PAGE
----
Advances in private information retrieval
Charalampos Papamanthou, Ph.D., is the co-director of the Yale Applied Cryptography Laboratory and an associate professor of computer science at Yale University. Previously, he was the director of the Maryland Cybersecurity Center and an associate professor of electrical and computer engineering at the University of Maryland, College Park, where he joined in 2013 after a postdoc at UC Berkeley.
Papamanthou works on applied cryptography and computer security -- especially on technologies, systems, and theory for secure and private cloud computing. In 2022, he received the ACM CCS Test-of-Time Award for his work on searchable encryption. He has also received the JP Morgan Faculty Research Award, an NSF CAREER award, the Google Faculty Research Award, the Yahoo! Faculty Research Engagement Award, the NetApp Faculty Fellowship (twice), the UMD Invention of the Year Award, the Jimmy Lin Award for Invention, and the George Corcoran Award for Excellence in Teaching. He was also a finalist for the 2020 Facebook Privacy Research award.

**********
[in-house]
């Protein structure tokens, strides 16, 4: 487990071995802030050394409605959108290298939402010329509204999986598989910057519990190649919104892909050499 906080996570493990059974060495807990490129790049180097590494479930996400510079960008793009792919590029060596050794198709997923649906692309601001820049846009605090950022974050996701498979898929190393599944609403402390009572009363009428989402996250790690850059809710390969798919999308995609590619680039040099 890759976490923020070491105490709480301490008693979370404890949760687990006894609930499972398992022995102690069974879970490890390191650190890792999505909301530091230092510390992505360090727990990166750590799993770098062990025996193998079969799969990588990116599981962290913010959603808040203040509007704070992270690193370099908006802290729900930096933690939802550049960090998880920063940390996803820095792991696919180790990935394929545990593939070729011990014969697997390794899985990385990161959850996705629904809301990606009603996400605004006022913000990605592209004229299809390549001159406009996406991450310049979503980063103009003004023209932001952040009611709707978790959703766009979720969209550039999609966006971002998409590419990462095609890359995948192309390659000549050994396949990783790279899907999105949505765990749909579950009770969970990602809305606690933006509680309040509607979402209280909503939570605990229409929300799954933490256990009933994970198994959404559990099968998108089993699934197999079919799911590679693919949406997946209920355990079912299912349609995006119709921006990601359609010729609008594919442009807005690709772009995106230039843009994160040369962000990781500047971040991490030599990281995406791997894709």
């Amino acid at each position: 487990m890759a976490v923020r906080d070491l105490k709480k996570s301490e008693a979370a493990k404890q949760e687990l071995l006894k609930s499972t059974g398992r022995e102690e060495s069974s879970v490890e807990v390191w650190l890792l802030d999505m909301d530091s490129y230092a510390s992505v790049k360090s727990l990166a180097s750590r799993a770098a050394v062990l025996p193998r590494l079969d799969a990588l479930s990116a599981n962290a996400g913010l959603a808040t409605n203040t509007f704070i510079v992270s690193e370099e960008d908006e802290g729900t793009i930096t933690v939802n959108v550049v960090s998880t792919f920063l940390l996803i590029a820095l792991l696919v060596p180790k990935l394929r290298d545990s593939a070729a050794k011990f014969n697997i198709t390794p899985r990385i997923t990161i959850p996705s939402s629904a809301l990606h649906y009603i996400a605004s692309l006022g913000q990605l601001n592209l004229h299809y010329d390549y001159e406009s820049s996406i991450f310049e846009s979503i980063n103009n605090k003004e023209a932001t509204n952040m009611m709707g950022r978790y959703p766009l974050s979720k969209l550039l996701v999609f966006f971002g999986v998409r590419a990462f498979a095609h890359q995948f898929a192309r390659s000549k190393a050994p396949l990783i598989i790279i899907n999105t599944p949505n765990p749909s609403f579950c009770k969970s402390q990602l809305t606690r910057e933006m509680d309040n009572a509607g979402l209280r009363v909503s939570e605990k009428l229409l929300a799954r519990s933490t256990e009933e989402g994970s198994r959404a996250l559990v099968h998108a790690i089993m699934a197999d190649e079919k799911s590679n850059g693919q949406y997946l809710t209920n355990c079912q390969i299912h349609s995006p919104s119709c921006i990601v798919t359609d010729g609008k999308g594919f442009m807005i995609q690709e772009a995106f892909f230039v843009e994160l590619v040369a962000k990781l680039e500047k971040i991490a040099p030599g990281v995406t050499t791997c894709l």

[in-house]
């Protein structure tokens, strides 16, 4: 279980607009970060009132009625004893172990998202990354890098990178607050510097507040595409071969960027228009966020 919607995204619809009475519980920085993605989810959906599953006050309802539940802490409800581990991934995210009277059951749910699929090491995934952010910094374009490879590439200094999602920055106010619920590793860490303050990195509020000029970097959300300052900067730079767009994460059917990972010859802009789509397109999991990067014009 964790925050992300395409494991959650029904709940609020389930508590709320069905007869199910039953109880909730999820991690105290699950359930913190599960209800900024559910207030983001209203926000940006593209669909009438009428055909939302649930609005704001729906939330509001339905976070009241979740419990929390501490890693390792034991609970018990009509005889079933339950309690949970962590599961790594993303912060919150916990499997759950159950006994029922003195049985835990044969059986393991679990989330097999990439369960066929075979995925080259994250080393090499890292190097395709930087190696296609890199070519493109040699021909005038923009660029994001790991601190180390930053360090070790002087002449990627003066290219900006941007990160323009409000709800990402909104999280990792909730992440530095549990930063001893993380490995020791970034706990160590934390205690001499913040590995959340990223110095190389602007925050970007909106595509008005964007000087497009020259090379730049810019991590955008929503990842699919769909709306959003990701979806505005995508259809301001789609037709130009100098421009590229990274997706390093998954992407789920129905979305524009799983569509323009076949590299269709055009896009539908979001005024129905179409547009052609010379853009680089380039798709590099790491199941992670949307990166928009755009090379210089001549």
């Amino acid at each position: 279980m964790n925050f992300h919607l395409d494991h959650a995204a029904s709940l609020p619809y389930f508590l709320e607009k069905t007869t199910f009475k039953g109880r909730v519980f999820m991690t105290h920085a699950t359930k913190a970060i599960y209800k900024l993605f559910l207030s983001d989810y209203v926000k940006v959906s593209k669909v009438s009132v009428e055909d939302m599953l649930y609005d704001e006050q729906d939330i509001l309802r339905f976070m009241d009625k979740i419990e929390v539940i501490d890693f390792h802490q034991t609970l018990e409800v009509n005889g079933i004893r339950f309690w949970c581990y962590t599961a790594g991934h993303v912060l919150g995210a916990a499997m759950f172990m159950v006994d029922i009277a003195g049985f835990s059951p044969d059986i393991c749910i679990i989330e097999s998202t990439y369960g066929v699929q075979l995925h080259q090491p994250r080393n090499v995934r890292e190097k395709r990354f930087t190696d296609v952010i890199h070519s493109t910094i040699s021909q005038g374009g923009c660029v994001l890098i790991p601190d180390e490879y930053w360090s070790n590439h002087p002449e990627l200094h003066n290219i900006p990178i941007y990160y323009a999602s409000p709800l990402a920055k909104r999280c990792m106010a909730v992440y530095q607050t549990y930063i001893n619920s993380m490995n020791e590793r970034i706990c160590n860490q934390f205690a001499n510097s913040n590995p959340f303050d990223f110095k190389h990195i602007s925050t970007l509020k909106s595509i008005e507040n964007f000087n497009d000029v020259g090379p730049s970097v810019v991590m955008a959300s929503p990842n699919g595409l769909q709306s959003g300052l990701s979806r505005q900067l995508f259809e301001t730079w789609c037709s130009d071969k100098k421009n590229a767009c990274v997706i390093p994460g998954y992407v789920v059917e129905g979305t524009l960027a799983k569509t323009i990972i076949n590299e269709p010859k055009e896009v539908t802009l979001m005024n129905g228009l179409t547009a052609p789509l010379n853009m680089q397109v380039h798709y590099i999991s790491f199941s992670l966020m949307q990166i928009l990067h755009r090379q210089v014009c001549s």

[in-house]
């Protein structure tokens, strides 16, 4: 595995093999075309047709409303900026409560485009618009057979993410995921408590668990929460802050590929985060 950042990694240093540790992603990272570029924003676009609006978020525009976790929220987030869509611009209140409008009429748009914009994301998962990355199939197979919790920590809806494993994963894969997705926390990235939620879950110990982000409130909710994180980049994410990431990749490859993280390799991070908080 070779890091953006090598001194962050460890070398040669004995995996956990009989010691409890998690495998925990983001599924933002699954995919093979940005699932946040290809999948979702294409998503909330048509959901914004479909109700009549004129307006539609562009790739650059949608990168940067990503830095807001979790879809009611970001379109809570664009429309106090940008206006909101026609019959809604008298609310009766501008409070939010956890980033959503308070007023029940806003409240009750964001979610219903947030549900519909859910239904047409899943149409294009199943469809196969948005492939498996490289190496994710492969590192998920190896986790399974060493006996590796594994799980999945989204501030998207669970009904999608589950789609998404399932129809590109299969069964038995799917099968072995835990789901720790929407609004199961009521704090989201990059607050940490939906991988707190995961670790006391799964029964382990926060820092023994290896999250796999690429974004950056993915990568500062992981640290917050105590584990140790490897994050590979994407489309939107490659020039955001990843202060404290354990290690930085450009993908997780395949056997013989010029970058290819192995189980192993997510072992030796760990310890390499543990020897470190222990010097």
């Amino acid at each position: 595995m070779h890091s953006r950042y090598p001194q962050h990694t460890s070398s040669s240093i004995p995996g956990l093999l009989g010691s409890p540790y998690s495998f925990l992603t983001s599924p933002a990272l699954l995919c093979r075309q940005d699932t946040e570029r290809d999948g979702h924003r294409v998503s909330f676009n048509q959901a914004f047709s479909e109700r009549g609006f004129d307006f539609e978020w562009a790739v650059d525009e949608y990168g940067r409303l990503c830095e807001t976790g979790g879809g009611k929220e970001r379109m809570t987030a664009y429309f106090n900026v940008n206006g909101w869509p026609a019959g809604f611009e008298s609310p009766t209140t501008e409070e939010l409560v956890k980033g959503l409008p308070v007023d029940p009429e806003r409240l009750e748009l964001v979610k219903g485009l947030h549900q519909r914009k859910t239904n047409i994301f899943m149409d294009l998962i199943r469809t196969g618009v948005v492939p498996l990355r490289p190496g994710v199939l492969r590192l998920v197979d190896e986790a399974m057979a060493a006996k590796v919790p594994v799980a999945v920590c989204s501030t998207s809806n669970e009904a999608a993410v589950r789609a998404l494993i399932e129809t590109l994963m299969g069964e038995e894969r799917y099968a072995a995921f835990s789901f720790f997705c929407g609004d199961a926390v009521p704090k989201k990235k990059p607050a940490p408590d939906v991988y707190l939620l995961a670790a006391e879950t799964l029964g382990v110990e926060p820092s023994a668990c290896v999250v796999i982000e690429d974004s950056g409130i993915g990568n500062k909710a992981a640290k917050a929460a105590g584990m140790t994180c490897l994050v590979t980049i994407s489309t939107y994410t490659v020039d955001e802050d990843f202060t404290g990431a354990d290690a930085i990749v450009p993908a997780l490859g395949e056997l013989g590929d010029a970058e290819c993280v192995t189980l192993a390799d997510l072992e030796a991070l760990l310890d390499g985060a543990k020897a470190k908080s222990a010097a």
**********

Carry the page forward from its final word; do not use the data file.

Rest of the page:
Papamanthou's research has been funded by federal agencies (NSF, NIST, and NSA) and by the industry (JP Morgan, Google, Yahoo!, NetApp, VMware, Amazon, Algorand, Ergo, Ethereum, and Protocol Labs). His Ph.D. is in computer science from Brown University (2011) and he also holds an MSc in computer science from the University of Crete (2005), where he was a member of ICS-FORTH. His work has received more than 10,000 citations and he has published in venues and journals spanning theoretical and applied cryptography, systems and database security, graph algorithms and visualization, and operations research.